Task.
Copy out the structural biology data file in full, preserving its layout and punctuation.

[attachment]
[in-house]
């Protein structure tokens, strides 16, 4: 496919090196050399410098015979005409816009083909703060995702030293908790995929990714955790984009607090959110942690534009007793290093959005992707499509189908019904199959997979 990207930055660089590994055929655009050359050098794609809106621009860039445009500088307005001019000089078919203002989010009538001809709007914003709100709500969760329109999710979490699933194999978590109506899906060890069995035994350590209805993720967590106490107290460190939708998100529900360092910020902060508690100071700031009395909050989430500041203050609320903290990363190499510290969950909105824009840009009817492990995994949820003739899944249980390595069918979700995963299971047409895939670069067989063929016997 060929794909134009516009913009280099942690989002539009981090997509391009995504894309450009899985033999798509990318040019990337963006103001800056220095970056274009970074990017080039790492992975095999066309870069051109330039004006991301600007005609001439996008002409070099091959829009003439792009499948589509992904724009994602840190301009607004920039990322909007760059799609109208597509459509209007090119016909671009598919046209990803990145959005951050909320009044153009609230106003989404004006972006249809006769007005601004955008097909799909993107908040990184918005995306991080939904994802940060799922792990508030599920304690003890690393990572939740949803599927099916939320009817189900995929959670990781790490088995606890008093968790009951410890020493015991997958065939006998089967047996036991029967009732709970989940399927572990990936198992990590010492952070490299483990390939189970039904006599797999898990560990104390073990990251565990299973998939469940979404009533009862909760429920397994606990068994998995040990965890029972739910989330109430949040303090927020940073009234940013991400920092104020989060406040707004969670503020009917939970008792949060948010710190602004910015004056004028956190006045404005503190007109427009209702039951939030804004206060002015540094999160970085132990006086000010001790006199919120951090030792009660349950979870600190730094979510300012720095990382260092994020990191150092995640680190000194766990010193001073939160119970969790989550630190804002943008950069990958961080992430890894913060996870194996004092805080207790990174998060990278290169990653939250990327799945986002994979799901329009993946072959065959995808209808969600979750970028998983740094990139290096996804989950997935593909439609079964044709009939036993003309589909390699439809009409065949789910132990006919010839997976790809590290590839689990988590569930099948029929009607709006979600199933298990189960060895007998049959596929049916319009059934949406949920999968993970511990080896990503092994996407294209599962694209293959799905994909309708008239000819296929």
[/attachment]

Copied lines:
[in-house]
């Protein structure tokens, strides 16, 4: 496919090196050399410098015979005409816009083909703060995702030293908790995929990714955790984009607090959110942690534009007793290093959005992707499509189908019904199959997979 990207930055660089590994055929655009050359050098794609809106621009860039445009500088307005001019000089078919203002989010009538001809709007914003709100709500969760329109999710979490699933194999978590109506899906060890069995035994350590209805993720967590106490107290460190939708998100529900360092910020902060508690100071700031009395909050989430500041203050609320903290990363190499510290969950909105824009840009009817492990995994949820003739899944249980390595069918979700995963299971047409895939670069067989063929016997 060929794909134009516009913009280099942690989002539009981090997509391009995504894309450009899985033999798509990318040019990337963006103001800056220095970056274009970074990017080039790492992975095999066309870069051109330039004006991301600007005609001439996008002409070099091959829009003439792009499948589509992904724009994602840190301009607004920039990322909007760059799609109208597509459509209007090119016909671009598919046209990803990145959005951050909320009044153009609230106003989404004006972006249809006769007005601004955008097909799909993107908040990184918005995306991080939904994802940060799922792990508030599920304690003890690393990572939740949803599927099916939320009817189900995929959670990781790490088995606890008093968790009951410890020493015991997958065939006998089967047996036991029967009732709970989940399927572990990936198992990590010492952070490299483990390939189970039904006599797999898990560990104390073990990251565990299973998939469940979404009533009862909760429920397994606990068994998995040990965890029972739910989330109430949040303090927020940073009234940013991400920092104020989060406040707004969670503020009917939970008792949060948010710190602004910015004056004028956190006045404005503190007109427009209702039951939030804004206060002015540094999160970085132990006086000010001790006199919120951090030792009660349950979870600190730094979510300012720095990382260092994020990191150092995640680190000194766990010193001073939160119970969790989550630190804002943008950069990958961080992430890894913060996870194996004092805080207790990174998060990278290169990653939250990327799945986002994979799901329009993946072959065959995808209808969600979750970028998983740094990139290096996804989950997935593909439609079964044709009939036993003309589909390699439809009409065949789910132990006919010839997976790809590290590839689990988590569930099948029929009607709006979600199933298990189960060895007998049959596929049916319009059934949406949920999968993970511990080896990503092994996407294209599962694209293959799905994909309708008239000819296929």